Wish sells “fake, illegal and dangerous goods”; Which

Online retailer Wish is selling counterfeit goods that could put consumers at risk, according to consumer group Which.

Test purchases on the site carried out by Which – a car seat, two sets of headphones, a smartphone, a smartphone and a wireless speaker – were either fake, illegal, dangerous, were never delivered, or arrived too late to be tested.

“ is a serious player in the world of online marketplaces, and is well known for offering an eclectic and often amusing mix of cheap, quirky items for sale online,” says Which.

“But don’t be fooled – our research has shown that some of the products it sells can vary from misleading to downright dangerous.”

Out of the test purchases, the wireless speaker took three months to be delivered, and the smartwatch didn’t turn up. The child car seat – sold at £17 reduced from £71 – is illegal to be offered for sale in the UK as it didn’t meet EU safety regulations.

Which said it had found similar seats – dubbed “killer car seats” by Trading Standards – on sale on eBay, Amazon Marketplace and AliExpress.

The smartphone was claimed to be Huawei’s flagship P30 model, but was clearly fake and was shipped with an apple charging adaptor that was also thought to be counterfeit, according to the organisation.

A pair of Bose QuietComfort 35 II headphones was also tested, and Which says there is “zero chance this is Bose quality – there’s none of the sense of premium you’d expect from a Bose pair of headphones here.”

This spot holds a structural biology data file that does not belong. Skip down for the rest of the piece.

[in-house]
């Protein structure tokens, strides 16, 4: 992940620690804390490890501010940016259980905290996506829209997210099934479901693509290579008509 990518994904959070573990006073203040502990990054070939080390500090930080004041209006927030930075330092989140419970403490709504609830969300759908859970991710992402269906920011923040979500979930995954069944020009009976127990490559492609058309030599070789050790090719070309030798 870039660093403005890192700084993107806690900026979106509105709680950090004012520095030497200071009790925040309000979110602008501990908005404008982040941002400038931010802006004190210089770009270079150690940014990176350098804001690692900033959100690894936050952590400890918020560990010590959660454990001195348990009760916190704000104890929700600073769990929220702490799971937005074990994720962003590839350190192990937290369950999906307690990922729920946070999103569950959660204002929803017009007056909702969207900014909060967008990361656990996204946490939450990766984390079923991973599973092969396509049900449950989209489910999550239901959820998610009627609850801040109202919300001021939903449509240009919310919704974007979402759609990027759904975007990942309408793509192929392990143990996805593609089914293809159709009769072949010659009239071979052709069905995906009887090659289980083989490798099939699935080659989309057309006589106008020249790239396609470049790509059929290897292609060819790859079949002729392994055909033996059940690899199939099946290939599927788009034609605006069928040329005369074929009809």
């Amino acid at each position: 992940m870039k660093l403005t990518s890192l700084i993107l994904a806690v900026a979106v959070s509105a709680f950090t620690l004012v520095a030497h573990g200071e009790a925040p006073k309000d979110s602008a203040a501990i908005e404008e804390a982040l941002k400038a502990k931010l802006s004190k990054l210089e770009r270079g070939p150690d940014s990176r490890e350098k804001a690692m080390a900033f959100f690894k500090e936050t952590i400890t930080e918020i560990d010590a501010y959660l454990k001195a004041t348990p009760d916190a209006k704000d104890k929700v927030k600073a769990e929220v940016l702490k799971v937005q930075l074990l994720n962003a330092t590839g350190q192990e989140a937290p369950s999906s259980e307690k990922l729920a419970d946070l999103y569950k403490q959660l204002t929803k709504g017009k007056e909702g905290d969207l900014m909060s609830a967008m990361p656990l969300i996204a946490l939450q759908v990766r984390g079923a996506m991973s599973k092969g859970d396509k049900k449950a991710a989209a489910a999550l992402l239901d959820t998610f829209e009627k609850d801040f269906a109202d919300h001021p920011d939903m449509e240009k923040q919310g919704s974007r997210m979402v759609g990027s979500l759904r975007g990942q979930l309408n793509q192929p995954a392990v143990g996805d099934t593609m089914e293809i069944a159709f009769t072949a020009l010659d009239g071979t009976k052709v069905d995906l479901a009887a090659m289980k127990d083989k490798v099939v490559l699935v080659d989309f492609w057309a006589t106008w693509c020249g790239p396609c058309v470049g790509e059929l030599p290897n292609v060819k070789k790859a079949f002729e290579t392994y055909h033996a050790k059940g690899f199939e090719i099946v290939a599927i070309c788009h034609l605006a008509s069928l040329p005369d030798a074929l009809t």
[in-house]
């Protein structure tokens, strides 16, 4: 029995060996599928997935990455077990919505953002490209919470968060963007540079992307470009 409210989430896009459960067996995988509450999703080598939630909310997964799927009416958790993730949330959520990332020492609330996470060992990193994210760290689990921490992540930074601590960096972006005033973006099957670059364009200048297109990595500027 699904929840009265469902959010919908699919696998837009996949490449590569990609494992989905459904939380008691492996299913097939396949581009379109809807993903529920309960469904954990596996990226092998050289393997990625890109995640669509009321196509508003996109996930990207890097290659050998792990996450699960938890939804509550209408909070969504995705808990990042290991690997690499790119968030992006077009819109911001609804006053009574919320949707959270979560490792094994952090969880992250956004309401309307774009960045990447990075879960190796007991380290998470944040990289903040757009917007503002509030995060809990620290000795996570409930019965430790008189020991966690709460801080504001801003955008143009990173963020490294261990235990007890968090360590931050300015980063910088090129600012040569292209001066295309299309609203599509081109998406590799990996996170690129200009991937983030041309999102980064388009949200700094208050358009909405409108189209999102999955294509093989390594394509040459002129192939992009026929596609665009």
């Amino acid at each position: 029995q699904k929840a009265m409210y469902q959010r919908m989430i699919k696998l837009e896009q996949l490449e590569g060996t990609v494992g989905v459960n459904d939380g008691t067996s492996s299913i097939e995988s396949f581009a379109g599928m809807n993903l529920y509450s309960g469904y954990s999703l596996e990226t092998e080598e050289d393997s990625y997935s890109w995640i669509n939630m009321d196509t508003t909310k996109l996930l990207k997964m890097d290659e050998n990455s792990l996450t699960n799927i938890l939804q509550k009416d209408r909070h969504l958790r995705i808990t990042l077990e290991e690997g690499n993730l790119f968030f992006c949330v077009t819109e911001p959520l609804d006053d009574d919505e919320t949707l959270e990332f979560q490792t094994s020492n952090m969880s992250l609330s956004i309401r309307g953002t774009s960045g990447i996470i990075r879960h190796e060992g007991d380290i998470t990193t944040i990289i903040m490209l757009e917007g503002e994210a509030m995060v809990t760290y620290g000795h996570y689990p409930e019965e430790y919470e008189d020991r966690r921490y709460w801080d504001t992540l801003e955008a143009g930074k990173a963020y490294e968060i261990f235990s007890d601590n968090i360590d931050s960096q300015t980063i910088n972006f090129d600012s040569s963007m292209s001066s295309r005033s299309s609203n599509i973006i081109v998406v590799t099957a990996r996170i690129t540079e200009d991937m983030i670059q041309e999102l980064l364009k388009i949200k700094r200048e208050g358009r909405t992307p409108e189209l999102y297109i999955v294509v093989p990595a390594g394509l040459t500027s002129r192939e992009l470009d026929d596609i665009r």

Ordering a pair of Apple AirPods resulted in the delivery of headphones that looked like the real thing but were in a box saying they were in fact i9S TWS headphones but claimed to be AirPods when connected to an iPhone.

Wish told Which that it has a “zero tolerance policy” for products that breach intellectual property rights or pose safety issues, without providing any statement about how it tackles these issues other than to say it offers “a comprehensive refund and returns policy.”

Notably, even though some of these products seem to be in clear breach of IPR, the company simply told Which it is “in the process of removing these items and the merchants in question have been reminded of the importance of complying with local laws.”

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